The news and the images coming out of Sri Lanka as I write this are horrendous: 100,000 Tamil civilians trapped on a tiny beach, where the Liberation Tigers of Tamil Eelam (LTTE) are fighting, trapped and ignoring an ultimatum to surrender. The LTTE are using the civilians as shields (according to the Sri Lankan government). Government troops have shelled hospitals and killed thousands of non-combatants this year (according to The Economistquoting human-rights groups).
The photographs of long-suffering Tamil refugees fleeing the war with nothing more than the clothes on their backs remind us of the curse of the Indian subcontinent: religion- and ethnicity-based conflict. We saw this in 1947 and 1971. Hindus were ethnically cleansed from Pakistan and Bangladesh then; now they are being driven out of Jaffna and the Eastern Provinces at the fag-end of a brutal civil war.
The LTTE certainly did not expect to fade into oblivion, their leader Velupillai Prabhakaran a fugitive. A couple years ago, the Tigers were rampant, scoring victories on land and sea, and terrorizing Colombo with their makeshift air force. What turned things around? Probably much covert aid from governments, including India’s, wary of the Tigers’ propensity for redrawing boundaries by force (and China’s, fishing in troubled waters).
That, and internal dissension. The turning point was the defection in 2004 of “Colonel” Karuna Amman, formerly LTTE commander in the Eastern Provinces. The LTTE ran a tight ship, and defectors generally were liquidated, but Karuna—as reported by the Wall Street Journal last year—thrived, and helped run a relatively free election in the East.
After sama (negotiations) and dana (give-aways) failed, bheda (creating dissent) worked, and now the Sri Lankans are applying the last of the four tactics of classical Indian stagecraft—danda (punishment). This is an object lesson for India’s pusillanimous politicians, who advocate sweet-talk and appeasement of terrorists, as well as for Obamistas, advocating land-for-peace (India’s land, that is, to be given to Pakistan, so that the ISI would leave the Americans in peace).
Pandering does not work; the iron fist does. Crush the terrorists first, then talk to real people.
With the demise of the LTTE (allegedly church-supported, according to observers including the Sri Lankan Guardian), the Sri Lankan government can negotiate from a position of strength. Tamil militancy and terrorism has achieved nothing other than catastrophe for Tamils. The Sinhalese, if they are wise, will deal magnanimously with their Tamil fellow-countrymen and reconcile with them, recognizing that the LTTE brutalized Tamils all over the world, and that the LTTE are not synonymous with Tamils. Then Sri Lanka can become the success story of the subcontinent with its superior health and education record. I’d bet on them.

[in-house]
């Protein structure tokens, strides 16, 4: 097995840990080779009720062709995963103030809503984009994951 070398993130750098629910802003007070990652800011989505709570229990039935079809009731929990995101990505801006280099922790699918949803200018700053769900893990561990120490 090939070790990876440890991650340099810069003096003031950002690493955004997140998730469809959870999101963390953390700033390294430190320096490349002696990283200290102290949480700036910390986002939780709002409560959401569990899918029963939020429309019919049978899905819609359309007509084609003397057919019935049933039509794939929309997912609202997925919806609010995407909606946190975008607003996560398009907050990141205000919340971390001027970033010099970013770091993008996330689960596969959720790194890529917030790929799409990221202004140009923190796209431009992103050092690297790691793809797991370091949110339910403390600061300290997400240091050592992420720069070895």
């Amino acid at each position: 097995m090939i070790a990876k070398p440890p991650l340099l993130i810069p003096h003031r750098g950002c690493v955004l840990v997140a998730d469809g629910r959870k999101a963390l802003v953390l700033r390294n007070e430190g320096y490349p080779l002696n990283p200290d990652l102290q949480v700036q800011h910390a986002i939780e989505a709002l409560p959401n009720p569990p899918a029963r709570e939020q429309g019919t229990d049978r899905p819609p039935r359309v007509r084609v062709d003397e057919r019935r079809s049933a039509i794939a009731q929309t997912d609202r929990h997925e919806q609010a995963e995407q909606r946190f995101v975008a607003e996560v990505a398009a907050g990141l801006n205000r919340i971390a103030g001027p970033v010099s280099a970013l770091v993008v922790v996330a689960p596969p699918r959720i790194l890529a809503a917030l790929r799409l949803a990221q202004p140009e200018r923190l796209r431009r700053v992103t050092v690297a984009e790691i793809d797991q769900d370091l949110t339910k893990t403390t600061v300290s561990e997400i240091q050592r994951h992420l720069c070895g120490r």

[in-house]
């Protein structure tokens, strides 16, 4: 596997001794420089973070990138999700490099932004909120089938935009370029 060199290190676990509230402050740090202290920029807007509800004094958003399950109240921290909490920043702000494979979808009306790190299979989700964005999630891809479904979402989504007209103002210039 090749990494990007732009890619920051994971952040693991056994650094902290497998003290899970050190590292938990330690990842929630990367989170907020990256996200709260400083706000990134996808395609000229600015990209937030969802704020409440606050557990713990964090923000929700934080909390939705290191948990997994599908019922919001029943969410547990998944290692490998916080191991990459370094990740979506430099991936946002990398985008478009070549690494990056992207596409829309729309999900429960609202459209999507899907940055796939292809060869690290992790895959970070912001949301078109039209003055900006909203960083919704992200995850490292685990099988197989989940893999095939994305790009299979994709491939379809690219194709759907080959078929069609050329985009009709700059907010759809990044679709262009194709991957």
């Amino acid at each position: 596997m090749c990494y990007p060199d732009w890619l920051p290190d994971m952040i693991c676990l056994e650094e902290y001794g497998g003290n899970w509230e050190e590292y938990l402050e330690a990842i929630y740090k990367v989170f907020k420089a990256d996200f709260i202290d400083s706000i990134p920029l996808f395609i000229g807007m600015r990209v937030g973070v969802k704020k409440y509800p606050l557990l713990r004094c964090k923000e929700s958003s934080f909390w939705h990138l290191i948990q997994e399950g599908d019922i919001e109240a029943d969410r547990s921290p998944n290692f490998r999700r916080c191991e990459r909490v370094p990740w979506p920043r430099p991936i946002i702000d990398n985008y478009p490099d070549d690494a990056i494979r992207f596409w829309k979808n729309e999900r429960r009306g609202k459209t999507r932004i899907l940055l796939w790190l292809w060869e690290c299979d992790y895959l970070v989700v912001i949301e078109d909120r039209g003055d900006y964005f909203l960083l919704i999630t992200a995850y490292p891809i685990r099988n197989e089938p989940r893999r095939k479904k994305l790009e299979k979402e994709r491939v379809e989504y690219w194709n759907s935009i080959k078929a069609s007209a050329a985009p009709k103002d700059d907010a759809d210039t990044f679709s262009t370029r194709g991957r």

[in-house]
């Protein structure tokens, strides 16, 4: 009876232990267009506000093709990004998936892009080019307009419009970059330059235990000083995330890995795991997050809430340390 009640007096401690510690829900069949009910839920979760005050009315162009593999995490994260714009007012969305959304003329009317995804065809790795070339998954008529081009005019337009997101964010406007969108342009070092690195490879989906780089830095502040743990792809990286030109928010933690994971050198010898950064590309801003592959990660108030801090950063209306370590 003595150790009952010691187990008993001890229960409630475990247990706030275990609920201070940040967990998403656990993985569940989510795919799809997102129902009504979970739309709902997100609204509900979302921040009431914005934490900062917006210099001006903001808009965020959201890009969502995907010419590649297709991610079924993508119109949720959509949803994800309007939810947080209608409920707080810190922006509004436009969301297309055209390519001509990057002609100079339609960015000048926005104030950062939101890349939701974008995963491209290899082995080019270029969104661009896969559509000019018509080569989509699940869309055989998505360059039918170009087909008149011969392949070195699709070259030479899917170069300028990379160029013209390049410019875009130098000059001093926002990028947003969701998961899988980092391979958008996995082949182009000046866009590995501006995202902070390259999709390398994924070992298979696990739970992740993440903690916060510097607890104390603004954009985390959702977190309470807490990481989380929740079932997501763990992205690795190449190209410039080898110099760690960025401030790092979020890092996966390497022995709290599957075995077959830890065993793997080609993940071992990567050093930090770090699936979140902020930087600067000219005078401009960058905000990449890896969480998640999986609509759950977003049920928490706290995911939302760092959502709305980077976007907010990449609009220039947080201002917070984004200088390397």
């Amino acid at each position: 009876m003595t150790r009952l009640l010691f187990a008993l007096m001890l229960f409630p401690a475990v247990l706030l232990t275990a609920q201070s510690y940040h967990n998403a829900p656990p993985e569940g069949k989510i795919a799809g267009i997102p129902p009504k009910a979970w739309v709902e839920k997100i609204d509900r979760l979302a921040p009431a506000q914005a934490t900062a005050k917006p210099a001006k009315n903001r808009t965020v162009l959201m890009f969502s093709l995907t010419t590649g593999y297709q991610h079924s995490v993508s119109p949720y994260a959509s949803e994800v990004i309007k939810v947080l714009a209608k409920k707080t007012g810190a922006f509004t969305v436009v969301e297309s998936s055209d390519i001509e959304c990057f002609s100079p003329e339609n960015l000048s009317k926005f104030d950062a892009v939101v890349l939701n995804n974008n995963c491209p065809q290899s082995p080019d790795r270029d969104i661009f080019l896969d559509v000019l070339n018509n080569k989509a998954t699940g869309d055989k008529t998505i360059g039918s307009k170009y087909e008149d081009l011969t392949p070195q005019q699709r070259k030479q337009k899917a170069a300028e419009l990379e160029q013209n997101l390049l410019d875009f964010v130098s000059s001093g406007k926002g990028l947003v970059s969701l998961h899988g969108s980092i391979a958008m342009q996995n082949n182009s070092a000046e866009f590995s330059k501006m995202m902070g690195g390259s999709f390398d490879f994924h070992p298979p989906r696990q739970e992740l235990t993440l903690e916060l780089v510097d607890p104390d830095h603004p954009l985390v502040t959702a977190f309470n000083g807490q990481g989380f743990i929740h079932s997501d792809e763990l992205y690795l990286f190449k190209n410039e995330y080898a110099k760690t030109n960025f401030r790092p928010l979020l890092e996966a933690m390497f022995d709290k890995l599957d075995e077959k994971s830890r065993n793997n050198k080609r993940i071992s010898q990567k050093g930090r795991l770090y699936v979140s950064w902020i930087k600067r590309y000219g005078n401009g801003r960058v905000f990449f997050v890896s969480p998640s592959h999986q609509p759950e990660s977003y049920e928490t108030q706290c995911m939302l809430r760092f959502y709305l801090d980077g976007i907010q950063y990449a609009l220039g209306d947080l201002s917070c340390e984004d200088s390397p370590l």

Rajeev Srinivasan wrote this opinion from Hyderabad, India.
No, Tamil resentment will inevitably resurface
As the Sri Lankan army gears up to wipe out the LTTE forever in an operation dubbed “Endgame” and the LTTE makes its last stand on the beaches of Northeastern Sri Lanka, the images flooding out of the country are enough to impassion even a pacifist. Makeshift hovels in deplorable conditions—now home to thousands of Tamil refugees—are fertile breeding grounds for resentment, and the seeds of future unrest have already been sown.
The LTTE might not be capable of making another comeback, but the anger and legitimate grievances of an already marginalized Tamil population will resurface, and an ethnic reconcilement and lasting peace might be a distant dream.
Although the Sri Lankan president, Mahinda Rajapaksa, has repeatedly promised to be generous to the Tamil minority, the fine points of how the government and the Sinhala-dominated military will deal with the issues are yet to emerge. “Confidence-building measures will take years to be effective and require resources and a strong political will,” says Nadeeka Withana, an analyst with a Singapore based school of international studies.
What with being cruelly used as human shields by Prabhakaran’s LTTE, and being shelled by the Sri Lankan Armed Forces, the civilian Tamil’s plight is agonizing. The end of the LTTE, however near, will not sound the death knell of Tamil aspirations for greater rights, both from political and humanitarian points of view. Their not-unreasonable demands for dignity in their homeland and greater autonomy to help meet local needs should be addressed by the government if there is any hope of bringing the Tamil minority community back into the Sri Lankan mainstream.
A highly sentimental and proud race, with a strong sense of belonging and cultural bonding, Tamils consider geographic boundaries immaterial because language binds them as one people. Throw into this high-strung psyche a dose of fervent zeal, fuelled by senile, volatile politicos who use the same beautiful language to fan passion and whip up frenzy, and you have a cauldron brimming with fanatic resentment.
Therefore passions are running high in India’s southern state of Tamil Nadu, too, although many ceased to sympathize with the Tamil cause after Rajiv Gandhi’s brutal assassination in 1991. However, the Sri Lankan Tamils are India’s natural allies, and it would do India well to help them attain their legitimate aspirations.
The Sri Lankan army might succeed in quelling the quarter century-old separatist insurgency by force, but unless the Sri Lankan government focuses on easing long-running ethnic antagonisms and grievances that lie at the heart of the conflict, what will follow can only be an uneasy peace. The Sri Lankan government might well be staring at a Pyrrhic victory in the face.
Remitha Satheesh is originally from Nagercoil, Tamil Nadu.